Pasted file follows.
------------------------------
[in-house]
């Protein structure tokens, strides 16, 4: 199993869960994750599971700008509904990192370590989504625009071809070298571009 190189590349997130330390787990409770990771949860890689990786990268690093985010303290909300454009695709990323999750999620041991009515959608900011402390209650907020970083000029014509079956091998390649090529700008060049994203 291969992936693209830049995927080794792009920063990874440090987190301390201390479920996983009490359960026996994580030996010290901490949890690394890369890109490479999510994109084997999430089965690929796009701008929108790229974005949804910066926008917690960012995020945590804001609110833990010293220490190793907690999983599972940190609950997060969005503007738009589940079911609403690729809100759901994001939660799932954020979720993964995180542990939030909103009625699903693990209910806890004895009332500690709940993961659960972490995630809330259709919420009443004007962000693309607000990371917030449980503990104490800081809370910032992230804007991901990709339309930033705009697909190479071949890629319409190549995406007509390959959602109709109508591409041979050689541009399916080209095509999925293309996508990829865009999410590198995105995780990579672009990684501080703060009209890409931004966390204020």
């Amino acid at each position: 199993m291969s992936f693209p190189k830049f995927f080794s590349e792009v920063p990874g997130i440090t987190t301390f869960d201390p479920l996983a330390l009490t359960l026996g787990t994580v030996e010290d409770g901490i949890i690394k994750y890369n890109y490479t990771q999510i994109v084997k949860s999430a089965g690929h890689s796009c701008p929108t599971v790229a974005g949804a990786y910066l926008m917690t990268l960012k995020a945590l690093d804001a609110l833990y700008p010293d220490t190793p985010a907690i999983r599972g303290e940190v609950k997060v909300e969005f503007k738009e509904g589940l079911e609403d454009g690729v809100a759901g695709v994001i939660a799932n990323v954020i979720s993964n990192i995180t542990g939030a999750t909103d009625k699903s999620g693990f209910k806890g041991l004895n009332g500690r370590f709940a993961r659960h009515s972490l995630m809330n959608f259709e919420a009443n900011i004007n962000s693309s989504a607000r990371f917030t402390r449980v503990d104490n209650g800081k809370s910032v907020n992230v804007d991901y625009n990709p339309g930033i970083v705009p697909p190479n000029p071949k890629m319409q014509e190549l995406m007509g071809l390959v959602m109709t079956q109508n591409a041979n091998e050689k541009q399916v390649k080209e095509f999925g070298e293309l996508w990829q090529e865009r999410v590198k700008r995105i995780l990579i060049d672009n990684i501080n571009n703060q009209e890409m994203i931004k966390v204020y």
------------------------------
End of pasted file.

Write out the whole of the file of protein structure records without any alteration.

[in-house]
């Protein structure tokens, strides 16, 4: 199993869960994750599971700008509904990192370590989504625009071809070298571009 190189590349997130330390787990409770990771949860890689990786990268690093985010303290909300454009695709990323999750999620041991009515959608900011402390209650907020970083000029014509079956091998390649090529700008060049994203 291969992936693209830049995927080794792009920063990874440090987190301390201390479920996983009490359960026996994580030996010290901490949890690394890369890109490479999510994109084997999430089965690929796009701008929108790229974005949804910066926008917690960012995020945590804001609110833990010293220490190793907690999983599972940190609950997060969005503007738009589940079911609403690729809100759901994001939660799932954020979720993964995180542990939030909103009625699903693990209910806890004895009332500690709940993961659960972490995630809330259709919420009443004007962000693309607000990371917030449980503990104490800081809370910032992230804007991901990709339309930033705009697909190479071949890629319409190549995406007509390959959602109709109508591409041979050689541009399916080209095509999925293309996508990829865009999410590198995105995780990579672009990684501080703060009209890409931004966390204020």
């Amino acid at each position: 199993m291969s992936f693209p190189k830049f995927f080794s590349e792009v920063p990874g997130i440090t987190t301390f869960d201390p479920l996983a330390l009490t359960l026996g787990t994580v030996e010290d409770g901490i949890i690394k994750y890369n890109y490479t990771q999510i994109v084997k949860s999430a089965g690929h890689s796009c701008p929108t599971v790229a974005g949804a990786y910066l926008m917690t990268l960012k995020a945590l690093d804001a609110l833990y700008p010293d220490t190793p985010a907690i999983r599972g303290e940190v609950k997060v909300e969005f503007k738009e509904g589940l079911e609403d454009g690729v809100a759901g695709v994001i939660a799932n990323v954020i979720s993964n990192i995180t542990g939030a999750t909103d009625k699903s999620g693990f209910k806890g041991l004895n009332g500690r370590f709940a993961r659960h009515s972490l995630m809330n959608f259709e919420a009443n900011i004007n962000s693309s989504a607000r990371f917030t402390r449980v503990d104490n209650g800081k809370s910032v907020n992230v804007d991901y625009n990709p339309g930033i970083v705009p697909p190479n000029p071949k890629m319409q014509e190549l995406m007509g071809l390959v959602m109709t079956q109508n591409a041979n091998e050689k541009q399916v390649k080209e095509f999925g070298e293309l996508w990829q090529e865009r999410v590198k700008r995105i995780l990579i060049d672009n990684i501080n571009n703060q009209e890409m994203i931004k966390v204020y």